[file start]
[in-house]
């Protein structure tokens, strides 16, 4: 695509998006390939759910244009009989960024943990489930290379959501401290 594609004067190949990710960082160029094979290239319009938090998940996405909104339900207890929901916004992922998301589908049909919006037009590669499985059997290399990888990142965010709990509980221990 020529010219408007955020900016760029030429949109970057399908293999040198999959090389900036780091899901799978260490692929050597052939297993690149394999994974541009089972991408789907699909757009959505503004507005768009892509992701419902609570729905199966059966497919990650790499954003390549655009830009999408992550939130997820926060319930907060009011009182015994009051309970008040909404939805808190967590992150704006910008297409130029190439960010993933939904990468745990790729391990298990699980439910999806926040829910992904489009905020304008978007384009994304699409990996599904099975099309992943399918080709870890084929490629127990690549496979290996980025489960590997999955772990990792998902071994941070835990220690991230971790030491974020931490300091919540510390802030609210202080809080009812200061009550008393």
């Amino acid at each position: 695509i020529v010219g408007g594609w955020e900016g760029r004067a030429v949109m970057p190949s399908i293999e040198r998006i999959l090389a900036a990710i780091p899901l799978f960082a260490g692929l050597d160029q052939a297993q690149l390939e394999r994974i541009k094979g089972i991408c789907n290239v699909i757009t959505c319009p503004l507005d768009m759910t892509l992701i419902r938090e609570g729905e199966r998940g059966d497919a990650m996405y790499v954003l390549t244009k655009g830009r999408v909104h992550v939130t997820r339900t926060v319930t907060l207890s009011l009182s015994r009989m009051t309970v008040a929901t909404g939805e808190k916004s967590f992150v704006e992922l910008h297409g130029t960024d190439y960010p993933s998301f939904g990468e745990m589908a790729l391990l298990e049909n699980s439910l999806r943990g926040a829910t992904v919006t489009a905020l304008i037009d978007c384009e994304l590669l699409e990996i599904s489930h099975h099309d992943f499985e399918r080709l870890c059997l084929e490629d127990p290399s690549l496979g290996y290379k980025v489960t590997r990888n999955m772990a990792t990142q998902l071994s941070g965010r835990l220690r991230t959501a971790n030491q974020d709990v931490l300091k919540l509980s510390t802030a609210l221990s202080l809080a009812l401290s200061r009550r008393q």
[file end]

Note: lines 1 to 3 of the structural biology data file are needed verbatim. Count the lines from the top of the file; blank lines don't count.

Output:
[in-house]
């Protein structure tokens, strides 16, 4: 695509998006390939759910244009009989960024943990489930290379959501401290 594609004067190949990710960082160029094979290239319009938090998940996405909104339900207890929901916004992922998301589908049909919006037009590669499985059997290399990888990142965010709990509980221990 020529010219408007955020900016760029030429949109970057399908293999040198999959090389900036780091899901799978260490692929050597052939297993690149394999994974541009089972991408789907699909757009959505503004507005768009892509992701419902609570729905199966059966497919990650790499954003390549655009830009999408992550939130997820926060319930907060009011009182015994009051309970008040909404939805808190967590992150704006910008297409130029190439960010993933939904990468745990790729391990298990699980439910999806926040829910992904489009905020304008978007384009994304699409990996599904099975099309992943399918080709870890084929490629127990690549496979290996980025489960590997999955772990990792998902071994941070835990220690991230971790030491974020931490300091919540510390802030609210202080809080009812200061009550008393």
């Amino acid at each position: 695509i020529v010219g408007g594609w955020e900016g760029r004067a030429v949109m970057p190949s399908i293999e040198r998006i999959l090389a900036a990710i780091p899901l799978f960082a260490g692929l050597d160029q052939a297993q690149l390939e394999r994974i541009k094979g089972i991408c789907n290239v699909i757009t959505c319009p503004l507005d768009m759910t892509l992701i419902r938090e609570g729905e199966r998940g059966d497919a990650m996405y790499v954003l390549t244009k655009g830009r999408v909104h992550v939130t997820r339900t926060v319930t907060l207890s009011l009182s015994r009989m009051t309970v008040a929901t909404g939805e808190k916004s967590f992150v704006e992922l910008h297409g130029t960024d190439y960010p993933s998301f939904g990468e745990m589908a790729l391990l298990e049909n699980s439910l999806r943990g926040a829910t992904v919006t489009a905020l304008i037009d978007c384009e994304l590669l699409e990996i599904s489930h099975h099309d992943f499985e399918r080709l870890c059997l084929e490629d127990p290399s690549l496979g290996y290379k980025v489960t590997r990888n999955m772990a990792t990142q998902l071994s941070g965010r835990l220690r991230t959501a971790n030491q974020d709990v931490l300091k919540l509980s510390t802030a609210l221990s202080l809080a009812l401290s200061r009550r008393q």